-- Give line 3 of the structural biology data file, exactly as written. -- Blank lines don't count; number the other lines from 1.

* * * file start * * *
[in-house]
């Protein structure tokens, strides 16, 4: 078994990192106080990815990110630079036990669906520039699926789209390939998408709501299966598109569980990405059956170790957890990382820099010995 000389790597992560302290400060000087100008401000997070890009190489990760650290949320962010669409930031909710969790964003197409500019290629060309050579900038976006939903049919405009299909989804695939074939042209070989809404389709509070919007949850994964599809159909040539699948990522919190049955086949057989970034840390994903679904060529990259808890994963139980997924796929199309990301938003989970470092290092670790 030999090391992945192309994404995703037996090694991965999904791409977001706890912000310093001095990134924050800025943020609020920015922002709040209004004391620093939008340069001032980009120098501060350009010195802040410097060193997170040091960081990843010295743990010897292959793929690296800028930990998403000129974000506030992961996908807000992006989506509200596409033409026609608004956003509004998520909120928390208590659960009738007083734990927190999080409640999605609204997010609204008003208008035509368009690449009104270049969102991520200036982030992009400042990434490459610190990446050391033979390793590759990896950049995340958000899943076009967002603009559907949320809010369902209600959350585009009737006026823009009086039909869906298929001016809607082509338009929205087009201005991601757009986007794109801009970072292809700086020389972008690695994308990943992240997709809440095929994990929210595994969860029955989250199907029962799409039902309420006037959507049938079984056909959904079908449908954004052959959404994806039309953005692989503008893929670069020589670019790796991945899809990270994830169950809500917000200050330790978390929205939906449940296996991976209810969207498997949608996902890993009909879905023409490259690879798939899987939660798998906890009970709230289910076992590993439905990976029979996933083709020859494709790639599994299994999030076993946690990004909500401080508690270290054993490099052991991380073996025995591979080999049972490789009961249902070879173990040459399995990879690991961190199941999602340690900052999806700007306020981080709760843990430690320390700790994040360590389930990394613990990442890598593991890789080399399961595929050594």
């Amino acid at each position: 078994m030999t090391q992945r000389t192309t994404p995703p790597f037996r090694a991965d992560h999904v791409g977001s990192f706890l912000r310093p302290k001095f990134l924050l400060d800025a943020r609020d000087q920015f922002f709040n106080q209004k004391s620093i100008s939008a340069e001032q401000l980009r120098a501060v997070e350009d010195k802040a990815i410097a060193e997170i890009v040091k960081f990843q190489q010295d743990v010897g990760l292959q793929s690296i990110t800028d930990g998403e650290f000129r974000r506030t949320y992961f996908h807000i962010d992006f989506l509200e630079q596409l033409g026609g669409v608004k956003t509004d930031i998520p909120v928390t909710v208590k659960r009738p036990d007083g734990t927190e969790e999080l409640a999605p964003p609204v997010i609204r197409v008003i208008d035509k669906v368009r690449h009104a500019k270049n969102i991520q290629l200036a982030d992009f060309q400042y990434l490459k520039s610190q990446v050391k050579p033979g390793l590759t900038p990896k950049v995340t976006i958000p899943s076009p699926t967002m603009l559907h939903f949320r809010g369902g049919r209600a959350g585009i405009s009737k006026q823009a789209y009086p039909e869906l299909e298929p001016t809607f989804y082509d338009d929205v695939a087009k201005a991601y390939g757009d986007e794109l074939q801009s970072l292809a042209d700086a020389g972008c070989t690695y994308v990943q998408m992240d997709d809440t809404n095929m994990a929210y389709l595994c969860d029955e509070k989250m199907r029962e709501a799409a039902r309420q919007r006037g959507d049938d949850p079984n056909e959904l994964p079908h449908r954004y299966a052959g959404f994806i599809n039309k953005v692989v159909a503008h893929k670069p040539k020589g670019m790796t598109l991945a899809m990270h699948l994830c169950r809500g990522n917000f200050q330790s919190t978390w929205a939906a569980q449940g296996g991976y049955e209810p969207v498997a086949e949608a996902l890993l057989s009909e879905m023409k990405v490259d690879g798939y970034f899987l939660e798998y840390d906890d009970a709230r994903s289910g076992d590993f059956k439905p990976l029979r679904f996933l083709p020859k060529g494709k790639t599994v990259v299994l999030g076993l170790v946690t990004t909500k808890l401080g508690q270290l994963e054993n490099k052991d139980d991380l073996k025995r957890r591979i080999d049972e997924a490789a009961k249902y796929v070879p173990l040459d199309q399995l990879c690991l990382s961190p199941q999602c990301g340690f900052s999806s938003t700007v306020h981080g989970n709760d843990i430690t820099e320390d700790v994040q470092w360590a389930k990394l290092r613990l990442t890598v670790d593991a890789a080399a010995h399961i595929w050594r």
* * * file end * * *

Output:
């Amino acid at each position: 078994m030999t090391q992945r000389t192309t994404p995703p790597f037996r090694a991965d992560h999904v791409g977001s990192f706890l912000r310093p302290k001095f990134l924050l400060d800025a943020r609020d000087q920015f922002f709040n106080q209004k004391s620093i100008s939008a340069e001032q401000l980009r120098a501060v997070e350009d010195k802040a990815i410097a060193e997170i890009v040091k960081f990843q190489q010295d743990v010897g990760l292959q793929s690296i990110t800028d930990g998403e650290f000129r974000r506030t949320y992961f996908h807000i962010d992006f989506l509200e630079q596409l033409g026609g669409v608004k956003t509004d930031i998520p909120v928390t909710v208590k659960r009738p036990d007083g734990t927190e969790e999080l409640a999605p964003p609204v997010i609204r197409v008003i208008d035509k669906v368009r690449h009104a500019k270049n969102i991520q290629l200036a982030d992009f060309q400042y990434l490459k520039s610190q990446v050391k050579p033979g390793l590759t900038p990896k950049v995340t976006i958000p899943s076009p699926t967002m603009l559907h939903f949320r809010g369902g049919r209600a959350g585009i405009s009737k006026q823009a789209y009086p039909e869906l299909e298929p001016t809607f989804y082509d338009d929205v695939a087009k201005a991601y390939g757009d986007e794109l074939q801009s970072l292809a042209d700086a020389g972008c070989t690695y994308v990943q998408m992240d997709d809440t809404n095929m994990a929210y389709l595994c969860d029955e509070k989250m199907r029962e709501a799409a039902r309420q919007r006037g959507d049938d949850p079984n056909e959904l994964p079908h449908r954004y299966a052959g959404f994806i599809n039309k953005v692989v159909a503008h893929k670069p040539k020589g670019m790796t598109l991945a899809m990270h699948l994830c169950r809500g990522n917000f200050q330790s919190t978390w929205a939906a569980q449940g296996g991976y049955e209810p969207v498997a086949e949608a996902l890993l057989s009909e879905m023409k990405v490259d690879g798939y970034f899987l939660e798998y840390d906890d009970a709230r994903s289910g076992d590993f059956k439905p990976l029979r679904f996933l083709p020859k060529g494709k790639t599994v990259v299994l999030g076993l170790v946690t990004t909500k808890l401080g508690q270290l994963e054993n490099k052991d139980d991380l073996k025995r957890r591979i080999d049972e997924a490789a009961k249902y796929v070879p173990l040459d199309q399995l990879c690991l990382s961190p199941q999602c990301g340690f900052s999806s938003t700007v306020h981080g989970n709760d843990i430690t820099e320390d700790v994040q470092w360590a389930k990394l290092r613990l990442t890598v670790d593991a890789a080399a010995h399961i595929w050594r």